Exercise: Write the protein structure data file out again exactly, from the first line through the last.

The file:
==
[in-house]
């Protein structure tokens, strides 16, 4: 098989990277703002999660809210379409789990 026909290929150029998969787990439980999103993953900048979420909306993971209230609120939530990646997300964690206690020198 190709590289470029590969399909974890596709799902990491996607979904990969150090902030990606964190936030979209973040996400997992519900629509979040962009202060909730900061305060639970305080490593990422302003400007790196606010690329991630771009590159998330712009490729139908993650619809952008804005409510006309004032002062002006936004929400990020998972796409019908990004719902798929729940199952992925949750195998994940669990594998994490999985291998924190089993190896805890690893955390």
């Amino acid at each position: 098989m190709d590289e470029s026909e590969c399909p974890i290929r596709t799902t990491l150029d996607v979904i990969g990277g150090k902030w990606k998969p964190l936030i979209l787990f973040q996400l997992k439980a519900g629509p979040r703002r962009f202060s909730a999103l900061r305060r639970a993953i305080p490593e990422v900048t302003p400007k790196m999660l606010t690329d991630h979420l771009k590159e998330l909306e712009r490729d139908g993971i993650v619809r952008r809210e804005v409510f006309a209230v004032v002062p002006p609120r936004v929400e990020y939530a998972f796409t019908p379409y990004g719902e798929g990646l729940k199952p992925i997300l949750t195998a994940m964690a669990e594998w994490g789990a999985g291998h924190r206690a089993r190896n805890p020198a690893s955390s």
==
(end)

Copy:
[in-house]
């Protein structure tokens, strides 16, 4: 098989990277703002999660809210379409789990 026909290929150029998969787990439980999103993953900048979420909306993971209230609120939530990646997300964690206690020198 190709590289470029590969399909974890596709799902990491996607979904990969150090902030990606964190936030979209973040996400997992519900629509979040962009202060909730900061305060639970305080490593990422302003400007790196606010690329991630771009590159998330712009490729139908993650619809952008804005409510006309004032002062002006936004929400990020998972796409019908990004719902798929729940199952992925949750195998994940669990594998994490999985291998924190089993190896805890690893955390």
């Amino acid at each position: 098989m190709d590289e470029s026909e590969c399909p974890i290929r596709t799902t990491l150029d996607v979904i990969g990277g150090k902030w990606k998969p964190l936030i979209l787990f973040q996400l997992k439980a519900g629509p979040r703002r962009f202060s909730a999103l900061r305060r639970a993953i305080p490593e990422v900048t302003p400007k790196m999660l606010t690329d991630h979420l771009k590159e998330l909306e712009r490729d139908g993971i993650v619809r952008r809210e804005v409510f006309a209230v004032v002062p002006p609120r936004v929400e990020y939530a998972f796409t019908p379409y990004g719902e798929g990646l729940k199952p992925i997300l949750t195998a994940m964690a669990e594998w994490g789990a999985g291998h924190r206690a089993r190896n805890p020198a690893s955390s």